Sunday, August 19, 2007
Muslim visibility Campaign
This is the logo I came up with while trying to describe what I want in a logo for a campaign that may encourage American Muslims to be actively more visible in the society. Most Americans do not realize there are a lot of Muslims around them, in all places, and all professions.
Many Americans think the only way for a Muslim to be, is the way they see on the news: angry, long bearded, dressed in traditional outfit of a far away culture, and is either praying or protesting in the streets, shouting 'Death to America'. Well, they are wrong. But we, Muslims, are not very helpful correcting this image either. Most of us do not make the effort to be visible; we either feel it is inappropriate to show our religious affiliation; feel scared of being 'too visible', or simply mind our own business, and we do not think it is any body's business to know who we are. While there are many occasions when any or all of these excuses are legitimate, there are more occasions when none of them is.
When few Muslims are visible as Muslims -most of whom are outstanding members of the American society- the more it is likely the quirky crazy ones showing on the TV news on daily basis become our public image. If the average American realizes they probably interact with, or even pass by 4-5 Muslims every day, it is less likely they will think that ALL of us are evil, violent or religious zealots.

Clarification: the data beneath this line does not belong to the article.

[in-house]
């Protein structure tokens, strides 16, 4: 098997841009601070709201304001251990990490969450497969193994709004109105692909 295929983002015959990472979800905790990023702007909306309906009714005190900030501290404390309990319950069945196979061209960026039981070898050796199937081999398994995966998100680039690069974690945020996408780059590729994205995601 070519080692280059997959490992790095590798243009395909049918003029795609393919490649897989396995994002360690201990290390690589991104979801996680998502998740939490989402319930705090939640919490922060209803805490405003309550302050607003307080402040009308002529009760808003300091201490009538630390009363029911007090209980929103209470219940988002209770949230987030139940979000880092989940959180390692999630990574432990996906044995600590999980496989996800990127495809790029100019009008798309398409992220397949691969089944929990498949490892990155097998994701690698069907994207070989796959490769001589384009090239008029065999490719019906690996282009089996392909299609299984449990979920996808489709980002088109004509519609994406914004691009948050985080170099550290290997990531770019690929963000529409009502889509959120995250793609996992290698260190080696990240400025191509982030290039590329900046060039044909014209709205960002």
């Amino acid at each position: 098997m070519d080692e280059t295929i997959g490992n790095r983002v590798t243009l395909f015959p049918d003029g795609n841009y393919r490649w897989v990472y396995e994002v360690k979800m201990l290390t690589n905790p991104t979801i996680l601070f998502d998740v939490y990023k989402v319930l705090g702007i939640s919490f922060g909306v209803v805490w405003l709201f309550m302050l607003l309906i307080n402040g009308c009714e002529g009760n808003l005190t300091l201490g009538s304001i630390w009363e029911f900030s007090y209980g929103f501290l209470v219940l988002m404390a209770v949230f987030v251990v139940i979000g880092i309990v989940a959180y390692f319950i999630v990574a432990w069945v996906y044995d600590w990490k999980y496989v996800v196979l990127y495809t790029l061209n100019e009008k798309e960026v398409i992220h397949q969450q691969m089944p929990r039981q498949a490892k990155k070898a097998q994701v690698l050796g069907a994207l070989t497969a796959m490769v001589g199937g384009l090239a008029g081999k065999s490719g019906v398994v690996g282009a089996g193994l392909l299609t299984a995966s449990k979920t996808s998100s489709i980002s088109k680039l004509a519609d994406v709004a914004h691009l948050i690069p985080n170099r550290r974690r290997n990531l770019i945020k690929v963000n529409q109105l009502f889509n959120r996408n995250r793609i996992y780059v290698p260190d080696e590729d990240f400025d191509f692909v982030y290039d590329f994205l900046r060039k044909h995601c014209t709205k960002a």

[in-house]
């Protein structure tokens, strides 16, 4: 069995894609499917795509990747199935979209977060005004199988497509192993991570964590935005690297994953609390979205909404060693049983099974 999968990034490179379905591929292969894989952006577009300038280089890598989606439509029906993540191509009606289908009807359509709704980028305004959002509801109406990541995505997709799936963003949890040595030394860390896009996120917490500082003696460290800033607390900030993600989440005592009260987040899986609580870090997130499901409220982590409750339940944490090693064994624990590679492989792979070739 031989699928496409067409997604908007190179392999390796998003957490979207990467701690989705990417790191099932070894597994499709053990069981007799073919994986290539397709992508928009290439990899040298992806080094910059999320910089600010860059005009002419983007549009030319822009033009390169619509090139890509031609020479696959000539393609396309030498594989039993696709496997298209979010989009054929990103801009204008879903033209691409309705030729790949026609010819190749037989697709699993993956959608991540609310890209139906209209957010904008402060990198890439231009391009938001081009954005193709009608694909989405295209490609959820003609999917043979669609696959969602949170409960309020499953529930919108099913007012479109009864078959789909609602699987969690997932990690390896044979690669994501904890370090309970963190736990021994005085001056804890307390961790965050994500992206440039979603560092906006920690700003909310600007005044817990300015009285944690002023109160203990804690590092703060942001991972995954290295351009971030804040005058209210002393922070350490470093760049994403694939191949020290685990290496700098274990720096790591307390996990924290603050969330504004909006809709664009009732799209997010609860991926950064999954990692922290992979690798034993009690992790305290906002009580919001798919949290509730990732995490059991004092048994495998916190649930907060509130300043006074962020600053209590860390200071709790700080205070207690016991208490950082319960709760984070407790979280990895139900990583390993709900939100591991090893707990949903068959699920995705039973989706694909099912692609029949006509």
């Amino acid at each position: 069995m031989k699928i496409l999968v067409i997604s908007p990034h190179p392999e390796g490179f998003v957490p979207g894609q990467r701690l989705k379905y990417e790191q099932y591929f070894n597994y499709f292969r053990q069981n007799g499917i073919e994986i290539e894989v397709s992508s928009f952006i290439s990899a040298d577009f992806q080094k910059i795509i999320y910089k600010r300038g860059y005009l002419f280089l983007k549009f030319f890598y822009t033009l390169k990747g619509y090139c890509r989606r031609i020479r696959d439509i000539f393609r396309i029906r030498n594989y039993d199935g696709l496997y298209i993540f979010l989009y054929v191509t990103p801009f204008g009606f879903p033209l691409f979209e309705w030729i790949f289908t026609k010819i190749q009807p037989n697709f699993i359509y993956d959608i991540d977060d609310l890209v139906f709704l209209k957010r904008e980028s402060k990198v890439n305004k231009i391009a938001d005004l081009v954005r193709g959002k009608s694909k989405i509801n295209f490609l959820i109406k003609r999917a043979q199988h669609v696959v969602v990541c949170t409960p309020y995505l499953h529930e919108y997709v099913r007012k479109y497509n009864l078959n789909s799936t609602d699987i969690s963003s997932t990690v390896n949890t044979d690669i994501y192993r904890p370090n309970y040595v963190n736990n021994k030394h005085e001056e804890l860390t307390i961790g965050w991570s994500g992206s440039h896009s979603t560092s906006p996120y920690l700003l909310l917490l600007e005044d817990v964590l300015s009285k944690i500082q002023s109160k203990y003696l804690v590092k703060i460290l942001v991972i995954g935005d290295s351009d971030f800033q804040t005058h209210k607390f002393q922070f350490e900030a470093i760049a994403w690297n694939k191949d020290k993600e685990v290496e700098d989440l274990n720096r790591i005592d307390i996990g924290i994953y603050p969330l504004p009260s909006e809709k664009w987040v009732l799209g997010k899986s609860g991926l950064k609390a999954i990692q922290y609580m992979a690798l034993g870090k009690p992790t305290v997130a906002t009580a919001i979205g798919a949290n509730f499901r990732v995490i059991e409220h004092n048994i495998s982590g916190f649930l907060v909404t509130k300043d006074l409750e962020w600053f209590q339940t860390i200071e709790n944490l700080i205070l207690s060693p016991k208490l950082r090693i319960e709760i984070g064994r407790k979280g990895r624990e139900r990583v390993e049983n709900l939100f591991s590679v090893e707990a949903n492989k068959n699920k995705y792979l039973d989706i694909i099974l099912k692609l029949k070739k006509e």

They may not necessarily have to like very Muslim they meet, but that is a far cry from thinking that Muslims are, by default, inclined to violence and are hateful people. I hope the campaign I am dreaming of will gain momentum with time.
I am not a fool, and I know the chances of failure are much bigger than the chances of success but, as my friends got tired of hearing me say it, we do not have much choice.
If I do not do my best to make this place a more friendly place for my children, their children and any other American Muslim, I am not doing my job as a father, as a Muslim, or even as an American citizen.
The amount of emotional energy most Americans spend worrying about terrorism, sleeper cells, and home-grown fanatics is tremendous. I can only begin to imagine the toll it takes
on anyone when he or she feels that their neighbor, their work colleague or classmate is a potential terrorist, just because they believe in God in a different way. This is not a fun way to live.
As American citizens we owe it to our own people, the American people, to make every effort to ease their fears as much as we owe it to our fellow Muslims to help restore a neutral if not a bright friendly image to our religion and co-religionists.